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Best Foods & Drinks to Help with Hydration

Best Foods & Drinks to Help with Hydration

What are the benefits of being well-hydrated? 

Water is essential to good health. Among its many benefits, water helps to maintain your body temperature, lubricate joints, protect your spinal cord and other sensitive tissues, and to get rid of waste.  


How much water should I be drinking 

You might be surprised there isn’t one best answer. An individual's water needs may be different based on climate, activity levels, age, gender, and some medical conditions. It is best to check with your doctor or dietitian about what is the best for your individual needs. 

A general water guideline from the Institute of Medicine is 11 ½ cups (92 oz) a day for women 15 ½ cups (124 oz) a day for men. These amounts consider about 20% of our daily hydration needs coming from the foods we eat! 

Drinking water isn’t the only way to stay hydrated!  



Did you know you can eat water too?  

Yes, many nutritious foods have a high-water content adding to your fluid intake!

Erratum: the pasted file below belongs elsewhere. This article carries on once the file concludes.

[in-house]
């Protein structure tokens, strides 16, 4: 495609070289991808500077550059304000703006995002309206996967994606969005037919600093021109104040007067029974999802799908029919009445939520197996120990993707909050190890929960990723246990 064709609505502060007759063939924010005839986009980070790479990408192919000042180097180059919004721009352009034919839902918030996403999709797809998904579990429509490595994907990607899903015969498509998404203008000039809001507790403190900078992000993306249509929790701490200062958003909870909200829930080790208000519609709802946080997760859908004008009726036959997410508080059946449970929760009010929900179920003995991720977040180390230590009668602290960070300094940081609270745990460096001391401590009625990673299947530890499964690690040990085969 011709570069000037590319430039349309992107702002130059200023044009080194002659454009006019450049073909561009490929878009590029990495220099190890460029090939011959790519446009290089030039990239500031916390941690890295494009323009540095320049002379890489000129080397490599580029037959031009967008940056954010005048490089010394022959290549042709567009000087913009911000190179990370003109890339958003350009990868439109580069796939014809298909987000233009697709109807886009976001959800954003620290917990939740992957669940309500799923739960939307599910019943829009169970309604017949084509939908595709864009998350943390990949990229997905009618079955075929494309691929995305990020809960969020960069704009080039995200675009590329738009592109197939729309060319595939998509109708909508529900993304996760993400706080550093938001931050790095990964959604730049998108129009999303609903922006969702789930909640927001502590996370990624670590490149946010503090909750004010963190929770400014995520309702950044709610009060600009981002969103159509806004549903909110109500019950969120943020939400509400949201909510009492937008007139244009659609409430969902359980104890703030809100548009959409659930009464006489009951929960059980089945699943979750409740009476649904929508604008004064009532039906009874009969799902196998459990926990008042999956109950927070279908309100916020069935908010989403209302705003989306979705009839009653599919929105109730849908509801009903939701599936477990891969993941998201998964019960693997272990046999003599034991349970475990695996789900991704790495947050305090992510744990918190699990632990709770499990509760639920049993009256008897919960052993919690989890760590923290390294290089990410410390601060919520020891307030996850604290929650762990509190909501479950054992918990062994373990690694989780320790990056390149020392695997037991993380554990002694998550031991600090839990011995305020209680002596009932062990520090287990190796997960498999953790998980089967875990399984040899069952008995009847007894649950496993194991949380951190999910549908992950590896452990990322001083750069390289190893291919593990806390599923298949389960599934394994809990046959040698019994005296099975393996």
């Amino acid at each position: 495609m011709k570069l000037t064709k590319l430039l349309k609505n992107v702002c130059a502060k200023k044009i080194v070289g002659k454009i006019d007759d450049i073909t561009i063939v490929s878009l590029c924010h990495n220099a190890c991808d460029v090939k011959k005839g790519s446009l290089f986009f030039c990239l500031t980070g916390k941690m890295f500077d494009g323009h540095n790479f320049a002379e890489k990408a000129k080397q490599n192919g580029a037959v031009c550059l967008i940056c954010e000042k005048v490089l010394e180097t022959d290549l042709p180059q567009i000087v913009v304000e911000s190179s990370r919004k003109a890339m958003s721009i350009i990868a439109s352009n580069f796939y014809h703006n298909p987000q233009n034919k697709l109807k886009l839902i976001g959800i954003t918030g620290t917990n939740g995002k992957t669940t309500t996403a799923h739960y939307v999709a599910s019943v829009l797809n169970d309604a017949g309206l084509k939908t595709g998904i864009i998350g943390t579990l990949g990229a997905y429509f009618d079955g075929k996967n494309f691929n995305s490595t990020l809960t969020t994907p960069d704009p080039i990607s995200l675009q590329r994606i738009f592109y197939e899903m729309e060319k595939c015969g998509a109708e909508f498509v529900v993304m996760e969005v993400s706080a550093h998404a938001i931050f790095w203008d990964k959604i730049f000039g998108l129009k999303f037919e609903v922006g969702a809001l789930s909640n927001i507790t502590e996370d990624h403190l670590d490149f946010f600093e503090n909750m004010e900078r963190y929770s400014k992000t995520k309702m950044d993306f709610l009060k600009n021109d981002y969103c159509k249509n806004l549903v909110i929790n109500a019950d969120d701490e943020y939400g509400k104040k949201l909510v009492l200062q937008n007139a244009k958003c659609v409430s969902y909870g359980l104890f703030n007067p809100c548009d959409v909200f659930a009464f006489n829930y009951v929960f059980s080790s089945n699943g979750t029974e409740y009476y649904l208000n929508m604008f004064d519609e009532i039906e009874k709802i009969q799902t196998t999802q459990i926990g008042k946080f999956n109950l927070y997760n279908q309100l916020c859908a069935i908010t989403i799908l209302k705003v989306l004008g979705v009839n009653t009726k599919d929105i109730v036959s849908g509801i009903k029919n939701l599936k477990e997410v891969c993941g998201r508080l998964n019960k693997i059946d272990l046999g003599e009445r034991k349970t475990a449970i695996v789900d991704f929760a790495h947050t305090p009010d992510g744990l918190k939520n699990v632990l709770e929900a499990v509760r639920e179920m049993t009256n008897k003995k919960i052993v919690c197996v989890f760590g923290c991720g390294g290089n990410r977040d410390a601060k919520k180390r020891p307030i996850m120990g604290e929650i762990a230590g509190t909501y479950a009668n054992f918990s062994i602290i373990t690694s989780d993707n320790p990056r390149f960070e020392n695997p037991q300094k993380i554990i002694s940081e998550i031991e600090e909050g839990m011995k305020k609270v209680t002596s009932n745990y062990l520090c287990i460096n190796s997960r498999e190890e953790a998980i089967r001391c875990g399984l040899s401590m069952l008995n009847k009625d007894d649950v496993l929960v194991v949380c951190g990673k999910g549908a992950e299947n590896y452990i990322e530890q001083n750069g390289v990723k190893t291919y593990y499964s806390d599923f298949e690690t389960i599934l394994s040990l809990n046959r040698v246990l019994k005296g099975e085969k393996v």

90-100% water content fruits & veggies: 

  • Watermelon, strawberries and cantaloupe, lettuce, squash, cabbage, celery and spinach 

70-89% water content fruits, veggies and more: 

  • Bananas, grapes, oranges, pears, pineapple, cooked broccoli, carrots and avocados; and dairy like cottage cheese and yogurt. 


What are some ways to increase my fluid intake?  

  • Vary your fruit and vegetable intake and aim to fill half of your plate with fruits and veggies that you enjoy. 
  • Consider carrying a water bottle with you throughout the day to remind you to drink.  
  • Have water with each meal.  
  • Flavor your water. Add some variety to your water by adding different flavors such as lemon, cucumber, mint leaves, lime. If opting for purchased water flavorings (such as drops, syrups, or juices) look for “100% fruit juice”, “all-natural” flavorings, or “sugar-free” choices. 
  • Limit beverages high in “empty calories” like sodas and other sugar-sweetened beverages. 


Alessa Harris, RDN, LDN



Institute of Medicine. Dietary Reference Intakes for Water, Potassium, Sodium, Chloride, and Sulfate. The National Academies Press; 2005. doi:10.17226/10925 

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